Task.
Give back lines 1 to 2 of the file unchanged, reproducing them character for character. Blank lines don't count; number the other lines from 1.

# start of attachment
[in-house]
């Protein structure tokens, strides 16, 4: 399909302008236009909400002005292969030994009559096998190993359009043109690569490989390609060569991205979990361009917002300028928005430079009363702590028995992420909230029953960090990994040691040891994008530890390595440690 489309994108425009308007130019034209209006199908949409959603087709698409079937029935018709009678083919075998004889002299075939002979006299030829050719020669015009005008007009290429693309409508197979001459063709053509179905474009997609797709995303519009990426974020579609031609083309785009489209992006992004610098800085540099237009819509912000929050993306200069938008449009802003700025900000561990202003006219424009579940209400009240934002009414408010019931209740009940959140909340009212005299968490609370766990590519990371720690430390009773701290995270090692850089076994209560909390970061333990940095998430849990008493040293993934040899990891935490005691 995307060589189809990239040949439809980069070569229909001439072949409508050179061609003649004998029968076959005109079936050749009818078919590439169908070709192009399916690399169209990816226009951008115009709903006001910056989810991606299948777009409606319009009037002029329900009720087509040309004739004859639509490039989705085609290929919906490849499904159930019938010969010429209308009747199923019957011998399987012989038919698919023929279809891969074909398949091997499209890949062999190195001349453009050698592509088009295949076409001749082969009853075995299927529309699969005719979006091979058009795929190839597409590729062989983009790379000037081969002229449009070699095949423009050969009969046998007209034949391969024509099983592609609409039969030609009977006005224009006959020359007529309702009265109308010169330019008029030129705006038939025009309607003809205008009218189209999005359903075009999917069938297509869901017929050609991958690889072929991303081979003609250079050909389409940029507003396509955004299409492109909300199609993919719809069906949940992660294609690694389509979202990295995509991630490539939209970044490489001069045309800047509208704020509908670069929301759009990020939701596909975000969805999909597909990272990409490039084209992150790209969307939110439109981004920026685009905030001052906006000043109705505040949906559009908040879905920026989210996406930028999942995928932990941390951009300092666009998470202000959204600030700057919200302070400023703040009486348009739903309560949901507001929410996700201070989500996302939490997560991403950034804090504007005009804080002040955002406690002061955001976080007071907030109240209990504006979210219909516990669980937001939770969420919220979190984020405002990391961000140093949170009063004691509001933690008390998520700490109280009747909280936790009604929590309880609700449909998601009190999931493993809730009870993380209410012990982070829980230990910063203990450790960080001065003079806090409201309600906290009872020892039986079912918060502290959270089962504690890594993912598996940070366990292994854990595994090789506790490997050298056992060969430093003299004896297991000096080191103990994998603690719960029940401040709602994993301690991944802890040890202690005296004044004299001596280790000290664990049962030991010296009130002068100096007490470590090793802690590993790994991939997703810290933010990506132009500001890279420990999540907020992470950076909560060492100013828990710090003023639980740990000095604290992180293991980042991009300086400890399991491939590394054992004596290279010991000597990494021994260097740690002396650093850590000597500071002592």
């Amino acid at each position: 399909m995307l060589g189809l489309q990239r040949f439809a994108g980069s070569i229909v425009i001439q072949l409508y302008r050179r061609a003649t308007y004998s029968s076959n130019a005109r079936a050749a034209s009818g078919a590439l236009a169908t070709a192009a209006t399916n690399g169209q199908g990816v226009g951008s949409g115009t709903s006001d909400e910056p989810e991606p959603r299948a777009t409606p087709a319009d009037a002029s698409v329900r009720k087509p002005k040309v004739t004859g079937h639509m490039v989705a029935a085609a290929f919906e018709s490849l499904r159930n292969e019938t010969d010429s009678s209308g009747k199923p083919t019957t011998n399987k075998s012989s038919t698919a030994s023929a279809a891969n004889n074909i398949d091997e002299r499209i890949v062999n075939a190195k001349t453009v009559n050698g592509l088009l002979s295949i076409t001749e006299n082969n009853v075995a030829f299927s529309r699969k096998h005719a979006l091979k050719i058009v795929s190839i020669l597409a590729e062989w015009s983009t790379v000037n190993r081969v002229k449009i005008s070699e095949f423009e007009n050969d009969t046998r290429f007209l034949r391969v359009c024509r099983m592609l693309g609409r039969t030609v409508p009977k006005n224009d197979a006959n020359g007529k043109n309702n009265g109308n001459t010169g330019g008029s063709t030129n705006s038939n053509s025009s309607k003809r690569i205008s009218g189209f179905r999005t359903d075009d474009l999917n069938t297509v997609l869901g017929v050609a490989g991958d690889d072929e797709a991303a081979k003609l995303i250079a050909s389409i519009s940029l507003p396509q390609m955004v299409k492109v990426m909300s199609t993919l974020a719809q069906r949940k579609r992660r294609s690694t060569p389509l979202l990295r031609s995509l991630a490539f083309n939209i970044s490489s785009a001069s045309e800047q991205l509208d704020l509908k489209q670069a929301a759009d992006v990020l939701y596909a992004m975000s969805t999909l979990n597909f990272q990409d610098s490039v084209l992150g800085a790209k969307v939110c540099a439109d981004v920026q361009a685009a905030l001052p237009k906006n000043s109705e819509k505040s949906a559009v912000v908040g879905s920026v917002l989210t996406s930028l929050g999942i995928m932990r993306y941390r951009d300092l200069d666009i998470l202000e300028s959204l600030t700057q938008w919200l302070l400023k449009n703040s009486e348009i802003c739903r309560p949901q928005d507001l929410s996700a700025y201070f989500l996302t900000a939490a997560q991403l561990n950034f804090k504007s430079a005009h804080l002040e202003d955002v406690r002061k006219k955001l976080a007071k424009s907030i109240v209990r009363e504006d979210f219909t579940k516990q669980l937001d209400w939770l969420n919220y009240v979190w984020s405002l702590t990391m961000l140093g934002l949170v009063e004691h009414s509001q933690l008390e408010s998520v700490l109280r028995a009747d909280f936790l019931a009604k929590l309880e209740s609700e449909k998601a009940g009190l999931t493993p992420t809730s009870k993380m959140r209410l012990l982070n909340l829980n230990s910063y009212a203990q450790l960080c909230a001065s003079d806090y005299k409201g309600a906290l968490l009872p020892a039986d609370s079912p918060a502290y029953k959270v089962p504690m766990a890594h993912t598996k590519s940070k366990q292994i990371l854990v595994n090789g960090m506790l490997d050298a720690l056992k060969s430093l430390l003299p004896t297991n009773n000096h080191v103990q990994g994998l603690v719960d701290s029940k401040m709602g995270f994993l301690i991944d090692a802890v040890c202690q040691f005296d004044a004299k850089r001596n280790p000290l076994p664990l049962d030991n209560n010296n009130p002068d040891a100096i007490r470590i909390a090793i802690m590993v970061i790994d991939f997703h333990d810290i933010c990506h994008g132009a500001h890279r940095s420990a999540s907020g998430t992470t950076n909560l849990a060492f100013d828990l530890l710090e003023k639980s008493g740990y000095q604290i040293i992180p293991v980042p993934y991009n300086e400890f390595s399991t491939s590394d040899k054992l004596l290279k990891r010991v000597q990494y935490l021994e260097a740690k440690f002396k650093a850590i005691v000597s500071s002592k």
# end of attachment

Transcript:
[in-house]
């Protein structure tokens, strides 16, 4: 399909302008236009909400002005292969030994009559096998190993359009043109690569490989390609060569991205979990361009917002300028928005430079009363702590028995992420909230029953960090990994040691040891994008530890390595440690 489309994108425009308007130019034209209006199908949409959603087709698409079937029935018709009678083919075998004889002299075939002979006299030829050719020669015009005008007009290429693309409508197979001459063709053509179905474009997609797709995303519009990426974020579609031609083309785009489209992006992004610098800085540099237009819509912000929050993306200069938008449009802003700025900000561990202003006219424009579940209400009240934002009414408010019931209740009940959140909340009212005299968490609370766990590519990371720690430390009773701290995270090692850089076994209560909390970061333990940095998430849990008493040293993934040899990891935490005691 995307060589189809990239040949439809980069070569229909001439072949409508050179061609003649004998029968076959005109079936050749009818078919590439169908070709192009399916690399169209990816226009951008115009709903006001910056989810991606299948777009409606319009009037002029329900009720087509040309004739004859639509490039989705085609290929919906490849499904159930019938010969010429209308009747199923019957011998399987012989038919698919023929279809891969074909398949091997499209890949062999190195001349453009050698592509088009295949076409001749082969009853075995299927529309699969005719979006091979058009795929190839597409590729062989983009790379000037081969002229449009070699095949423009050969009969046998007209034949391969024509099983592609609409039969030609009977006005224009006959020359007529309702009265109308010169330019008029030129705006038939025009309607003809205008009218189209999005359903075009999917069938297509869901017929050609991958690889072929991303081979003609250079050909389409940029507003396509955004299409492109909300199609993919719809069906949940992660294609690694389509979202990295995509991630490539939209970044490489001069045309800047509208704020509908670069929301759009990020939701596909975000969805999909597909990272990409490039084209992150790209969307939110439109981004920026685009905030001052906006000043109705505040949906559009908040879905920026989210996406930028999942995928932990941390951009300092666009998470202000959204600030700057919200302070400023703040009486348009739903309560949901507001929410996700201070989500996302939490997560991403950034804090504007005009804080002040955002406690002061955001976080007071907030109240209990504006979210219909516990669980937001939770969420919220979190984020405002990391961000140093949170009063004691509001933690008390998520700490109280009747909280936790009604929590309880609700449909998601009190999931493993809730009870993380209410012990982070829980230990910063203990450790960080001065003079806090409201309600906290009872020892039986079912918060502290959270089962504690890594993912598996940070366990292994854990595994090789506790490997050298056992060969430093003299004896297991000096080191103990994998603690719960029940401040709602994993301690991944802890040890202690005296004044004299001596280790000290664990049962030991010296009130002068100096007490470590090793802690590993790994991939997703810290933010990506132009500001890279420990999540907020992470950076909560060492100013828990710090003023639980740990000095604290992180293991980042991009300086400890399991491939590394054992004596290279010991000597990494021994260097740690002396650093850590000597500071002592």